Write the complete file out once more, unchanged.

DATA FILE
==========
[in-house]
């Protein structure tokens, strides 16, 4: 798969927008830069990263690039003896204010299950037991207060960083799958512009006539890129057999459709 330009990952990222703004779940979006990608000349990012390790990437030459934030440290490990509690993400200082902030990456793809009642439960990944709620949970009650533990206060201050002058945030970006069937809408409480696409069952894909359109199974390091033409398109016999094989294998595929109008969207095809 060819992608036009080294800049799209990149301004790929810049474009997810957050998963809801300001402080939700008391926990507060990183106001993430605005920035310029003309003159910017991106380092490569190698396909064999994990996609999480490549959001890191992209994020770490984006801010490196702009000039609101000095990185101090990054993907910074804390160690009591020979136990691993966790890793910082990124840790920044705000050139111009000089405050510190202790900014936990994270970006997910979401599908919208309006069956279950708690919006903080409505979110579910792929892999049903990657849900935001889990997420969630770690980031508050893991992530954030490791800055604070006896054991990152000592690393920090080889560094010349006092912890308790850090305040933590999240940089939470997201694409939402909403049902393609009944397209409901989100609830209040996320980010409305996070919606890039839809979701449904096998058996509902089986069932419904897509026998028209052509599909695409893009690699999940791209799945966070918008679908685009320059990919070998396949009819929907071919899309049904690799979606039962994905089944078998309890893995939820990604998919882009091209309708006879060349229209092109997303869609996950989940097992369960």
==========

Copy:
[in-house]
């Protein structure tokens, strides 16, 4: 798969927008830069990263690039003896204010299950037991207060960083799958512009006539890129057999459709 330009990952990222703004779940979006990608000349990012390790990437030459934030440290490990509690993400200082902030990456793809009642439960990944709620949970009650533990206060201050002058945030970006069937809408409480696409069952894909359109199974390091033409398109016999094989294998595929109008969207095809 060819992608036009080294800049799209990149301004790929810049474009997810957050998963809801300001402080939700008391926990507060990183106001993430605005920035310029003309003159910017991106380092490569190698396909064999994990996609999480490549959001890191992209994020770490984006801010490196702009000039609101000095990185101090990054993907910074804390160690009591020979136990691993966790890793910082990124840790920044705000050139111009000089405050510190202790900014936990994270970006997910979401599908919208309006069956279950708690919006903080409505979110579910792929892999049903990657849900935001889990997420969630770690980031508050893991992530954030490791800055604070006896054991990152000592690393920090080889560094010349006092912890308790850090305040933590999240940089939470997201694409939402909403049902393609009944397209409901989100609830209040996320980010409305996070919606890039839809979701449904096998058996509902089986069932419904897509026998028209052509599909695409893009690699999940791209799945966070918008679908685009320059990919070998396949009819929907071919899309049904690799979606039962994905089944078998309890893995939820990604998919882009091209309708006879060349229209092109997303869609996950989940097992369960």